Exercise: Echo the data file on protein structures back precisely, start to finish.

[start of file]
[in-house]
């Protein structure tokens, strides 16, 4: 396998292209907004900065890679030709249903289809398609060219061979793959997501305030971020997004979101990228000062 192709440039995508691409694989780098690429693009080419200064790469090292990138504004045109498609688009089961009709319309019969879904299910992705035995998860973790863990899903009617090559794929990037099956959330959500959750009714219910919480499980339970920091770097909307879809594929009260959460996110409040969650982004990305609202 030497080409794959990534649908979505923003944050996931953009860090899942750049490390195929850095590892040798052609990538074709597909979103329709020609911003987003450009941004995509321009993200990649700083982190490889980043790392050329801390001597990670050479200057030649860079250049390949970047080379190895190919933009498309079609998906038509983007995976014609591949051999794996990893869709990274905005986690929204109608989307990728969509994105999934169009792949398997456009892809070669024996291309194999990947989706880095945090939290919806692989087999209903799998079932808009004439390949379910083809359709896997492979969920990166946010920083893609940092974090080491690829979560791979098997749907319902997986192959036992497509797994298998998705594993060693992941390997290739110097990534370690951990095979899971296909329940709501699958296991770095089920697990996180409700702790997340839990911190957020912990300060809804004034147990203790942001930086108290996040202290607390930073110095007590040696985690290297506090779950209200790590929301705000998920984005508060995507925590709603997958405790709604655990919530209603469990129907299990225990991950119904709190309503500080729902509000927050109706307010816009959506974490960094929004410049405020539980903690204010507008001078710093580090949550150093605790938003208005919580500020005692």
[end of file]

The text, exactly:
[in-house]
């Protein structure tokens, strides 16, 4: 396998292209907004900065890679030709249903289809398609060219061979793959997501305030971020997004979101990228000062 192709440039995508691409694989780098690429693009080419200064790469090292990138504004045109498609688009089961009709319309019969879904299910992705035995998860973790863990899903009617090559794929990037099956959330959500959750009714219910919480499980339970920091770097909307879809594929009260959460996110409040969650982004990305609202 030497080409794959990534649908979505923003944050996931953009860090899942750049490390195929850095590892040798052609990538074709597909979103329709020609911003987003450009941004995509321009993200990649700083982190490889980043790392050329801390001597990670050479200057030649860079250049390949970047080379190895190919933009498309079609998906038509983007995976014609591949051999794996990893869709990274905005986690929204109608989307990728969509994105999934169009792949398997456009892809070669024996291309194999990947989706880095945090939290919806692989087999209903799998079932808009004439390949379910083809359709896997492979969920990166946010920083893609940092974090080491690829979560791979098997749907319902997986192959036992497509797994298998998705594993060693992941390997290739110097990534370690951990095979899971296909329940709501699958296991770095089920697990996180409700702790997340839990911190957020912990300060809804004034147990203790942001930086108290996040202290607390930073110095007590040696985690290297506090779950209200790590929301705000998920984005508060995507925590709603997958405790709604655990919530209603469990129907299990225990991950119904709190309503500080729902509000927050109706307010816009959506974490960094929004410049405020539980903690204010507008001078710093580090949550150093605790938003208005919580500020005692």